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Letter to the Editors
Dr. Gerhart Riegner, who had agreed to write an article for this issue of SIDIC on the future of the Jewish-Christian dialogue, forwarded to the editors the following letter. *
World Jewish Congress
Geneva, Sept. 5, 2000
At the end of the summer you kindly invited me to write, for the next issue of SIDIC, an article in which I would express my thoughts about the future of the Jewish-Christian dialogue.
At the time of your request I was still very impressed by Pope John Paul II’s visit to Jerusalem, and I accepted your invitation with pleasure. Indeed, I saw that visit, the gestures and the words of the Pope at Yad Vashem and at the Wall, as the culmination of our constant efforts over the course of several decades to improve and to normalize relations between the Church and Judaism. The main intent of this dialogue has always been to create a climate of mutual respect between us. The events in Jerusalem left me with the impression that we had fully attained this goal and that we could now enter a new level in our relationship. I was similarly encouraged by the fact that the Church had recently published the proceedings of a 1997 Vatican symposium, Radici dell’Antiguidaismo in Ambiente Cristiano (The Roots of Anti-Judaism in the Christian Milieu), a volume in which Christian anti-Judaism over the centuries was systematically addressed for the first time.
But alas! New events intervened into this happy and hopeful scene to cast doubt upon our optimistic sentiments.
The beatification of Pope Pius IX was a terrible shock for us. As soon as we learned that this beatification was intended we did not hesitate to caution against it. For how is it possible to comprehend, after a solemn expression of repentance and asking pardon for all wrongdoings against Jews throughout history, the beatification of somebody who more than anyone else personified the most authoritarian and closed attitude in the Church and who strongly condemned all modern movements? How hold up as an example for veneration a person who re-established the ghetto of Rome, who renewed all the discriminations of which the Jews were victims in the state and in the church, and who concealed and defended the clandestine conversion and abduction of a Jewish child and his elevation to the priesthood? Are these acts indicative of “unconditional fidelity to revealed truth”? 1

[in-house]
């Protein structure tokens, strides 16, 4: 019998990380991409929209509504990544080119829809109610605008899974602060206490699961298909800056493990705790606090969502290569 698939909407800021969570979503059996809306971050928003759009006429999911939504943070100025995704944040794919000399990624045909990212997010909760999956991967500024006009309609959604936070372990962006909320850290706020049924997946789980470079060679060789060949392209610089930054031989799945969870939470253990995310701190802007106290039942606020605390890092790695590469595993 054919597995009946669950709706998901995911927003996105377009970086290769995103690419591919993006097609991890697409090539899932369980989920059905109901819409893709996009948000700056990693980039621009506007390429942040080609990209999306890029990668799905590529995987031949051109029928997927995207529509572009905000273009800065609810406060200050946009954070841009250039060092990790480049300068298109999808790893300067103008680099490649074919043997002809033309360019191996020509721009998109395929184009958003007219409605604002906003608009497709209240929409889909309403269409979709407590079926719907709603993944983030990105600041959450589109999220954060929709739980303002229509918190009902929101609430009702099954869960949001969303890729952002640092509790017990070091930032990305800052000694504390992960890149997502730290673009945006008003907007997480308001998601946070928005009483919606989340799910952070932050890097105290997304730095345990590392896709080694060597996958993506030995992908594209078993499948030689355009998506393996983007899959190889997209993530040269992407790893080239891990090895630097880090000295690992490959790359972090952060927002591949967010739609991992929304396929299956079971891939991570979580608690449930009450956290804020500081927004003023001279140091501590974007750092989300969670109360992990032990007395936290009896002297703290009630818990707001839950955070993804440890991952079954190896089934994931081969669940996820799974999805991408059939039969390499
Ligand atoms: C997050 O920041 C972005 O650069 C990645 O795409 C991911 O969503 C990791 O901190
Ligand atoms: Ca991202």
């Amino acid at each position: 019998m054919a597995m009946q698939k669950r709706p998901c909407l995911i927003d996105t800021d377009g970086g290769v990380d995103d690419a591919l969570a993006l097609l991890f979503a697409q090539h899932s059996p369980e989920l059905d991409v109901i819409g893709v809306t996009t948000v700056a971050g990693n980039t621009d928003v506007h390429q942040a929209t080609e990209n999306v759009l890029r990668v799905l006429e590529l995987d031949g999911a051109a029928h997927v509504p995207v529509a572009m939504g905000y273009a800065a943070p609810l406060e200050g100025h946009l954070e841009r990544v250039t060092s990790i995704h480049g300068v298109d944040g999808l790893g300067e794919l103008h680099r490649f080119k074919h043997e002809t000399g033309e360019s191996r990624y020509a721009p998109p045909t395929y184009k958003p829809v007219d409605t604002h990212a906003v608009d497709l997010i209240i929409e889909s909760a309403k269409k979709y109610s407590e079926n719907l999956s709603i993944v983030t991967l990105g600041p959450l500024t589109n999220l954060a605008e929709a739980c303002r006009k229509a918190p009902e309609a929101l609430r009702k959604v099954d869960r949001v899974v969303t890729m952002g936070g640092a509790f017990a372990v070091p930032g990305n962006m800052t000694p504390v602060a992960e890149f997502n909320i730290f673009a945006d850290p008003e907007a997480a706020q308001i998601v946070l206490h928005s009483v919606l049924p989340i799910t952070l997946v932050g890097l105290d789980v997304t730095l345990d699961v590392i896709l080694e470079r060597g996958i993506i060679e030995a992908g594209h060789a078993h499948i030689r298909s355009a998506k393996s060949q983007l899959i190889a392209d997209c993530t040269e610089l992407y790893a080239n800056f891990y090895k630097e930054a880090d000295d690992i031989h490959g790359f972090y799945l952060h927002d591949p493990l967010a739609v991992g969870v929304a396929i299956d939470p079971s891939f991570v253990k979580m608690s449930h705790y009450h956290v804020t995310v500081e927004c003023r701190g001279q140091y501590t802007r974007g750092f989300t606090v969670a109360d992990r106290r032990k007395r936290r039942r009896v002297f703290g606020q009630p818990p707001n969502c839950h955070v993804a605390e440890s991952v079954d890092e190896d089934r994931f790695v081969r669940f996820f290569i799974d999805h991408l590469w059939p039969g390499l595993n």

You know that during the past 30 years I have been a constant and sincere suppporter of a policy that would lead us to a reconciliation based on loyalty and absolute respect for the religious conviction of the other. But I am unable to understand these contradictory expressions in the Church. The situation would have been totally different if we could simply have celebrated together the beatification of Pope John XXIII, without conflating the two.
You understand that in a situation such as this it is difficult for me to write the article I promised. Some time is now required before one is able to define how we will be able to continue the dialogue.
I trust that you understand my situation.
Gerhart M. Riegner 2
* Dr.Riegner’s letter has been translated from French.
1 Editorial note: At the beatification of Pius IX John Paul II declared: “Pius IX was an example of unconditional fidelity to revealed truth.”
2 See SIDIC XXXIII, No. 1, 2000, pg. 30-32, for a review of Dr. Riegner’s memoirs: Ne jamais déspérer, Soixante années au service du peuple juif et des droits de l’homme (Never Despair: Sixty Years in the Service of the Jewish People and the Rights of Man).